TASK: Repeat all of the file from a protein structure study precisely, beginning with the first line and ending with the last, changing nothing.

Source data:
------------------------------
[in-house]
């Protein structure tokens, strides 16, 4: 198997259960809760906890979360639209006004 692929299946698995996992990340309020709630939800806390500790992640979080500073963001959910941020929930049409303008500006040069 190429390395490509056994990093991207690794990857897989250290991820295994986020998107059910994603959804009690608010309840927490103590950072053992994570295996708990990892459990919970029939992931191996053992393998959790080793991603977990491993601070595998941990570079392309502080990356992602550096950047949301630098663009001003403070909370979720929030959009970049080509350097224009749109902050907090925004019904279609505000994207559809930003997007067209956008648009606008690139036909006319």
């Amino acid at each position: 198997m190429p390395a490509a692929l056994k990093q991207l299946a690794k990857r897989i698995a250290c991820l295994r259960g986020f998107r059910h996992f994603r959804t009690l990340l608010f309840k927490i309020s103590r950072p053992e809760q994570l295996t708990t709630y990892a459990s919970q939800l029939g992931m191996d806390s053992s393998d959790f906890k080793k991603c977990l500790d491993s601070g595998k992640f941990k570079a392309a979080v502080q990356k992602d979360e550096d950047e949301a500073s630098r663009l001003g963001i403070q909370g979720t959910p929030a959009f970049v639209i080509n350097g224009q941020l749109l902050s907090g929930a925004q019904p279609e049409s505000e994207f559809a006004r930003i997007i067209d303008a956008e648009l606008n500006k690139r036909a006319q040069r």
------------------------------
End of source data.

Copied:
[in-house]
């Protein structure tokens, strides 16, 4: 198997259960809760906890979360639209006004 692929299946698995996992990340309020709630939800806390500790992640979080500073963001959910941020929930049409303008500006040069 190429390395490509056994990093991207690794990857897989250290991820295994986020998107059910994603959804009690608010309840927490103590950072053992994570295996708990990892459990919970029939992931191996053992393998959790080793991603977990491993601070595998941990570079392309502080990356992602550096950047949301630098663009001003403070909370979720929030959009970049080509350097224009749109902050907090925004019904279609505000994207559809930003997007067209956008648009606008690139036909006319």
């Amino acid at each position: 198997m190429p390395a490509a692929l056994k990093q991207l299946a690794k990857r897989i698995a250290c991820l295994r259960g986020f998107r059910h996992f994603r959804t009690l990340l608010f309840k927490i309020s103590r950072p053992e809760q994570l295996t708990t709630y990892a459990s919970q939800l029939g992931m191996d806390s053992s393998d959790f906890k080793k991603c977990l500790d491993s601070g595998k992640f941990k570079a392309a979080v502080q990356k992602d979360e550096d950047e949301a500073s630098r663009l001003g963001i403070q909370g979720t959910p929030a959009f970049v639209i080509n350097g224009q941020l749109l902050s907090g929930a925004q019904p279609e049409s505000e994207f559809a006004r930003i997007i067209d303008a956008e648009l606008n500006k690139r036909a006319q040069r």